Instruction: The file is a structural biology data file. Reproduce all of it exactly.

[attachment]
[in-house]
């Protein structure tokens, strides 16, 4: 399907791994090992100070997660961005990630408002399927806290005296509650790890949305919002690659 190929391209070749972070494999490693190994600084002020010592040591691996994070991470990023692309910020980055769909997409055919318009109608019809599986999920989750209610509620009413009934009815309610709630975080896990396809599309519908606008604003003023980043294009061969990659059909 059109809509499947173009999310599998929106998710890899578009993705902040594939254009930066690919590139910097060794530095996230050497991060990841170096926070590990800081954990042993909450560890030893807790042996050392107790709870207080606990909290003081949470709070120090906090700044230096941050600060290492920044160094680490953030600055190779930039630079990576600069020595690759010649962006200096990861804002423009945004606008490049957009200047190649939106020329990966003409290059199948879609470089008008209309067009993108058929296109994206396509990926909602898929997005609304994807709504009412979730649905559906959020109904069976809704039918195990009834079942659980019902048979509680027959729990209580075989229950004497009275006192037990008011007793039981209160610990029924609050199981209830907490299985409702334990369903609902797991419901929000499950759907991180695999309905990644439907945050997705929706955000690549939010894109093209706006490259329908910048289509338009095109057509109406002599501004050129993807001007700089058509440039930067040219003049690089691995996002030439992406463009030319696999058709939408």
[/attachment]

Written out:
[in-house]
């Protein structure tokens, strides 16, 4: 399907791994090992100070997660961005990630408002399927806290005296509650790890949305919002690659 190929391209070749972070494999490693190994600084002020010592040591691996994070991470990023692309910020980055769909997409055919318009109608019809599986999920989750209610509620009413009934009815309610709630975080896990396809599309519908606008604003003023980043294009061969990659059909 059109809509499947173009999310599998929106998710890899578009993705902040594939254009930066690919590139910097060794530095996230050497991060990841170096926070590990800081954990042993909450560890030893807790042996050392107790709870207080606990909290003081949470709070120090906090700044230096941050600060290492920044160094680490953030600055190779930039630079990576600069020595690759010649962006200096990861804002423009945004606008490049957009200047190649939106020329990966003409290059199948879609470089008008209309067009993108058929296109994206396509990926909602898929997005609304994807709504009412979730649905559906959020109904069976809704039918195990009834079942659980019902048979509680027959729990209580075989229950004497009275006192037990008011007793039981209160610990029924609050199981209830907490299985409702334990369903609902797991419901929000499950759907991180695999309905990644439907945050997705929706955000690549939010894109093209706006490259329908910048289509338009095109057509109406002599501004050129993807001007700089058509440039930067040219003049690089691995996002030439992406463009030319696999058709939408």